This is something that I wrote on Google+ in response to this article and I felt it was worth reproducing here.
Geeks are a somewhat insulated community and while they often trot out the “I’ve been persecuted” thing (and it’s often something very real that they’ve experienced elsewhere), it’s not something they are generally dealing with inside of that insulated community.
Geeks may have been picked on in high school, looked at funny or laughed at in college, etc., but when they are together as geeks they can appreciate each other’s geekiness and generally don’t pick on each other for it. Walk around GenCon and you’ll see that for the most part, even strangers are sharing their love of whatever game or anime or science fiction series with each other, not laughing at each other for those very things.
Female geeks, however, are not afforded that same respect. They get treated like they don’t understand the most basic of things, like they couldn’t possibly appreciate the awesomeness or complexities of whatever it is they are passionate about and, often, like what they like is “cute” or somehow lesser than what “real” geeks like. Even when it isn’t so explicit, there is a distinct feeling of being a second-class citizen within the community.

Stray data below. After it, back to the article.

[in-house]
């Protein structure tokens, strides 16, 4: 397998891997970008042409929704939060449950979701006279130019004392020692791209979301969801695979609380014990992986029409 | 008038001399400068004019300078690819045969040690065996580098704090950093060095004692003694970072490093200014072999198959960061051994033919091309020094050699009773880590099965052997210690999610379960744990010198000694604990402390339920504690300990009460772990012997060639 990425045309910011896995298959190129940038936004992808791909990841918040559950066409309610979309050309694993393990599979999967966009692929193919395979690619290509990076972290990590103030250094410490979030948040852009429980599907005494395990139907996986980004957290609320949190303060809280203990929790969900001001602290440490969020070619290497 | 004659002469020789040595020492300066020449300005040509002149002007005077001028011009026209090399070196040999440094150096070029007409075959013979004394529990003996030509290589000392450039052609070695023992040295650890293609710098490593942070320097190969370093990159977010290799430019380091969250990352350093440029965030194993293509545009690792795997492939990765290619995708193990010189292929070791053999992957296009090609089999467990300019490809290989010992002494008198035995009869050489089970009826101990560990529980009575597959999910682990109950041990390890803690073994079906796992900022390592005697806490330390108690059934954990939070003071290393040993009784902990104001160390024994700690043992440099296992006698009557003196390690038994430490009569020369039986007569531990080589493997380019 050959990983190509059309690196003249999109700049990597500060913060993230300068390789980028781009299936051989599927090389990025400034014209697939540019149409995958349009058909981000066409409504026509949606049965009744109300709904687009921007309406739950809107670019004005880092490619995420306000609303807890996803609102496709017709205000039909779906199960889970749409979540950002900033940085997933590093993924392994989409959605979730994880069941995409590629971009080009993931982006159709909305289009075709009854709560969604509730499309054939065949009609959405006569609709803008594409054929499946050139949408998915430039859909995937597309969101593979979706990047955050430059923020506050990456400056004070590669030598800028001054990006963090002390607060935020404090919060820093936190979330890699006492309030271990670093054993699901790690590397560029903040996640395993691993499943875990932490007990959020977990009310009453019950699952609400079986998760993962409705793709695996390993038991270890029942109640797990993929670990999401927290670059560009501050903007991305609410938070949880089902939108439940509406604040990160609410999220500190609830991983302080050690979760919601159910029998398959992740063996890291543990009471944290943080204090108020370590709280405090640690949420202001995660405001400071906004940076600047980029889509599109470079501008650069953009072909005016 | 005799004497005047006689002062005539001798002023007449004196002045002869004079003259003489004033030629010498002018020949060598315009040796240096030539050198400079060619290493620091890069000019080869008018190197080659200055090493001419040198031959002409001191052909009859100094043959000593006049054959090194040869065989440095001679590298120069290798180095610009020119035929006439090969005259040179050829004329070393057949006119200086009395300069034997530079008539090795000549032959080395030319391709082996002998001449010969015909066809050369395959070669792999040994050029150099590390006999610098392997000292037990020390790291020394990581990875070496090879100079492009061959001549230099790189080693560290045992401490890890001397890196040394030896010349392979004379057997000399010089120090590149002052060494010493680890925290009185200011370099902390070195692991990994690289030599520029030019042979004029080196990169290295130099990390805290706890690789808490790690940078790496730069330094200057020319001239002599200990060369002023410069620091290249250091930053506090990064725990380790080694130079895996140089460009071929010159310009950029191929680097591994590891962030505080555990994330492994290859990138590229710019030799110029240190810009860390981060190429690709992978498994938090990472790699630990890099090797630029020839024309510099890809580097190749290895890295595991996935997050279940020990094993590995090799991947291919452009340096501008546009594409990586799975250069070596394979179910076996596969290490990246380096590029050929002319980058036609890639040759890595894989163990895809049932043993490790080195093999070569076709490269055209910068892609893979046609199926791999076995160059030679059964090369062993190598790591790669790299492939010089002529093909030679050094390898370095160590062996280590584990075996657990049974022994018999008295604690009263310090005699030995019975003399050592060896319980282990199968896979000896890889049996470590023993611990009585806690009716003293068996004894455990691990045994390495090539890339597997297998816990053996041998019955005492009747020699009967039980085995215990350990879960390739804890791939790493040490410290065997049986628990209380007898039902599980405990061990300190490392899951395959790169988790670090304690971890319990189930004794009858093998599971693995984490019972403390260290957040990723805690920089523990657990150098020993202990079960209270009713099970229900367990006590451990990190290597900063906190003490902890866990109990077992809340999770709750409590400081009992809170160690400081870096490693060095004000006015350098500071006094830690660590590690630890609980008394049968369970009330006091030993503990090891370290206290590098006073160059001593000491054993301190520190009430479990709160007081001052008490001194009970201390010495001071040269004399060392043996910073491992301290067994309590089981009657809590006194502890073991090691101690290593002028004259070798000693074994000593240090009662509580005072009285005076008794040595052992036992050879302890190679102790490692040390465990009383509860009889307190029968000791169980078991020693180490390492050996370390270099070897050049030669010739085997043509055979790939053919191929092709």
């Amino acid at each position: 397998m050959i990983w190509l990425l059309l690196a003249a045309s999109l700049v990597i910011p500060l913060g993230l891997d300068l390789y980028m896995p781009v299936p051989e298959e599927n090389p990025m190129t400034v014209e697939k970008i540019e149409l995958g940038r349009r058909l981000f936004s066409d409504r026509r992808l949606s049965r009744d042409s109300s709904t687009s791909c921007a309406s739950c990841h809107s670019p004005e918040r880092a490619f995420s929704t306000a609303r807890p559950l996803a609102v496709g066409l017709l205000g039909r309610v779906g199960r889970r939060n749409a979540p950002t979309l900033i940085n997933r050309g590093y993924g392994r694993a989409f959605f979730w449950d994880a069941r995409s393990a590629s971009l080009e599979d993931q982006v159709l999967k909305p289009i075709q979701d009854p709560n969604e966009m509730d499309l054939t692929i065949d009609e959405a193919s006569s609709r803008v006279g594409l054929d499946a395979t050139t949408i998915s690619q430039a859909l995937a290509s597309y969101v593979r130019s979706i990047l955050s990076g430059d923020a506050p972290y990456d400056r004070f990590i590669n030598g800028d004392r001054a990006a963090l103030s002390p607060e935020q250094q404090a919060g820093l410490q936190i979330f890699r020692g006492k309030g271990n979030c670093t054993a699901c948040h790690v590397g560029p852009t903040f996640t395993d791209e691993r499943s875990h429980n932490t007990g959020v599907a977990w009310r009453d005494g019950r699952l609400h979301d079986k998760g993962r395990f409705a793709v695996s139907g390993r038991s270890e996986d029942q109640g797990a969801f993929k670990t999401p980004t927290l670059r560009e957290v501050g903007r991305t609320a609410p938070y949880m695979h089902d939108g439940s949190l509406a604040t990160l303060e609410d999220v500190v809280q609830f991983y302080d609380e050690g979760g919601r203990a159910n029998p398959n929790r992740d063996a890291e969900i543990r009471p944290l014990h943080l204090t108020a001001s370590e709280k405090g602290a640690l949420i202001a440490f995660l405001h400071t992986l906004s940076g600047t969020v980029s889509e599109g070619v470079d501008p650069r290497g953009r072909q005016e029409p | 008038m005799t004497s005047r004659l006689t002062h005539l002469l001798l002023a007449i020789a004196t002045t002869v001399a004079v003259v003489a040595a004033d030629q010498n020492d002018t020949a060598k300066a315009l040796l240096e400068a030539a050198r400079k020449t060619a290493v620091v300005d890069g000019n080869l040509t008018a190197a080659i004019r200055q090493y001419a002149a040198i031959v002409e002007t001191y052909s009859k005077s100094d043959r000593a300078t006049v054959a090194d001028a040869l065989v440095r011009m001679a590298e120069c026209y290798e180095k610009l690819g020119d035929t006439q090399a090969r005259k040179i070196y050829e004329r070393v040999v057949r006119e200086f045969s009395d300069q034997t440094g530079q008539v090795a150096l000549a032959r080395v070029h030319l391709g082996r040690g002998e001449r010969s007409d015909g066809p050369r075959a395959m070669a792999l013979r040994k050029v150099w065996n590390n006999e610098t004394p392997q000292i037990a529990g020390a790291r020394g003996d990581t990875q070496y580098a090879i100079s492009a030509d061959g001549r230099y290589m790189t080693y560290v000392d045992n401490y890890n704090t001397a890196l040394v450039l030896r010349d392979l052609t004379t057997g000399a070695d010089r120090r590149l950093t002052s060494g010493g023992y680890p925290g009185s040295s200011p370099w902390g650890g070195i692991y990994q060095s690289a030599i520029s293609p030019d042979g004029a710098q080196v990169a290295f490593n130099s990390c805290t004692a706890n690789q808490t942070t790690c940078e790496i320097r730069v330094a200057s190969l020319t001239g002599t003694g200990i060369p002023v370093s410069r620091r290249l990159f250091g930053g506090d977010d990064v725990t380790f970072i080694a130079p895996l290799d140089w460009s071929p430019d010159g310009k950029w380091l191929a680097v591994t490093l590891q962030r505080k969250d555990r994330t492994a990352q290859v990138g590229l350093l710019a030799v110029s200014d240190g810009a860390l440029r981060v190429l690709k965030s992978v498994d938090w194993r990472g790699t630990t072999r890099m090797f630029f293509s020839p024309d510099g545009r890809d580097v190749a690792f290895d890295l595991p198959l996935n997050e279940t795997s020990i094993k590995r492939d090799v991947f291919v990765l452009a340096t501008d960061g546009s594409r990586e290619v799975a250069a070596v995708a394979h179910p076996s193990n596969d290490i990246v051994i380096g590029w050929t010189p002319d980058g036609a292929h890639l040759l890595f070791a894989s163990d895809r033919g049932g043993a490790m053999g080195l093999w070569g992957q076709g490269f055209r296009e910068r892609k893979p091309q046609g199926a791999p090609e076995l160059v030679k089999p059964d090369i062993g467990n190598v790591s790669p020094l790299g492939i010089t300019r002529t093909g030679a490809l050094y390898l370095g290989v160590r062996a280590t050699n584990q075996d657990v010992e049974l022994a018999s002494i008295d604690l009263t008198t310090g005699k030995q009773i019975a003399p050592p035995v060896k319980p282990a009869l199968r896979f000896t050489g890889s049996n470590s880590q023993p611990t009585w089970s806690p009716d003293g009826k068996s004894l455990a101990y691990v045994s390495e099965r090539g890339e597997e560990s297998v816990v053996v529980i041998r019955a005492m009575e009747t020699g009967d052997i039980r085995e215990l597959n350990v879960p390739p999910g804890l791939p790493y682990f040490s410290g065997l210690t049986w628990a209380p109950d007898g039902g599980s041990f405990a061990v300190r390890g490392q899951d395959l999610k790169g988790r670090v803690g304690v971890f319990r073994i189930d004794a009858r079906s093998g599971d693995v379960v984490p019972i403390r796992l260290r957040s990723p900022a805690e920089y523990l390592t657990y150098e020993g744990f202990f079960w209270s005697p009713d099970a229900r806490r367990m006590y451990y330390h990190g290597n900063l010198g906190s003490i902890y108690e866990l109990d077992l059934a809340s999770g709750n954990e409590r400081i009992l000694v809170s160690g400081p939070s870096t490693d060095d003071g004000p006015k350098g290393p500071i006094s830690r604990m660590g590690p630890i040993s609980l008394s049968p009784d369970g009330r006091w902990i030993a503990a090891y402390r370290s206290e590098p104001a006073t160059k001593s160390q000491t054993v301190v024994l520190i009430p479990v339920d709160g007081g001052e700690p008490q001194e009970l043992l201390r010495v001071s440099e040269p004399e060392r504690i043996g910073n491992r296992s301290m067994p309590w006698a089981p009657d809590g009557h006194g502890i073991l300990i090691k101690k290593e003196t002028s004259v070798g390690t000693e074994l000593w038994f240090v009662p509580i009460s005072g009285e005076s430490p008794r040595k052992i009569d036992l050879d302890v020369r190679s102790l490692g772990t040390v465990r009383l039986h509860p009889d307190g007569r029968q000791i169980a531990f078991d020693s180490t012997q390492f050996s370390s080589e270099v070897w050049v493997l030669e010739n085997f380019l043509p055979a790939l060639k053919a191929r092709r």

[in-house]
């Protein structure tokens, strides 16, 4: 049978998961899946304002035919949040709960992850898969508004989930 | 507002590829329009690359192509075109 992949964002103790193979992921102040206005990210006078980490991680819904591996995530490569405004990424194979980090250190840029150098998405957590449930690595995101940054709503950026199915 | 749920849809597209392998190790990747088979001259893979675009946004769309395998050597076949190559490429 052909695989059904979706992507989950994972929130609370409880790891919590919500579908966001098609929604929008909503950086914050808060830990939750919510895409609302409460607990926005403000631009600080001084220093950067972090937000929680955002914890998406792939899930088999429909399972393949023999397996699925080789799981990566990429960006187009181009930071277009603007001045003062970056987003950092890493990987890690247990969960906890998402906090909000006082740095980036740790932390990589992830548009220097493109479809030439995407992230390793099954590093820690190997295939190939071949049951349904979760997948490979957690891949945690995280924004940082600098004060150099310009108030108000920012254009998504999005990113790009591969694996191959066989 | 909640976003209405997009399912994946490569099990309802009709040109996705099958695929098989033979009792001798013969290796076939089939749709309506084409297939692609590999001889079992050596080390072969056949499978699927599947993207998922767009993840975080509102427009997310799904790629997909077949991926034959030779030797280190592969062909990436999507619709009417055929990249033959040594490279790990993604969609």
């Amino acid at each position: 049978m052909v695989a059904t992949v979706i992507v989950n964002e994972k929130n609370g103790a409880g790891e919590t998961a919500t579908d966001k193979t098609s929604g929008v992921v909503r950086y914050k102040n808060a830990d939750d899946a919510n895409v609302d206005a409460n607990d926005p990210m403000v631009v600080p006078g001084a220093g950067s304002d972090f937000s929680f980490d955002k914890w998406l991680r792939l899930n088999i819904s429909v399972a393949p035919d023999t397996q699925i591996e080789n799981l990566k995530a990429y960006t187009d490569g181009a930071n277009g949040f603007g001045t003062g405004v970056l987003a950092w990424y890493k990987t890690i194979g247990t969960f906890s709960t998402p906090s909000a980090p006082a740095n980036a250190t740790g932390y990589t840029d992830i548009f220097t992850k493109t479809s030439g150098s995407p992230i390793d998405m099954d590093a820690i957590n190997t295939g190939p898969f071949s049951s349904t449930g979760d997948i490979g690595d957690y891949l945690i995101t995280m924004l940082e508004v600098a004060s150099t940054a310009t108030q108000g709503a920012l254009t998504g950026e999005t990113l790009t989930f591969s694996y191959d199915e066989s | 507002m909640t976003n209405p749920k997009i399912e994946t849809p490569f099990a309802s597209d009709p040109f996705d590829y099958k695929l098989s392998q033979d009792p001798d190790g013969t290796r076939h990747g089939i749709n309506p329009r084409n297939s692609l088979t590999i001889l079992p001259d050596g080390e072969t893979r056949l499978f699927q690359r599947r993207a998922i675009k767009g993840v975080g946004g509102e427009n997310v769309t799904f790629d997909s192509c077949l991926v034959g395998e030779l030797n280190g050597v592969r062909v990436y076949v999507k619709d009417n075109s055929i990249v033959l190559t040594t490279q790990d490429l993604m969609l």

Female geeks often experience the very kinds of prejudice and outsiderness inside the community that the geek community so reviles when someone outside the community does it to one of them.
How is the pillar effect that girl geeks experience substantially different than when the popular crowd is nice to the nerd in high school in order to get homework help, but never really invites him to the parties or lets him sit at their lunch table?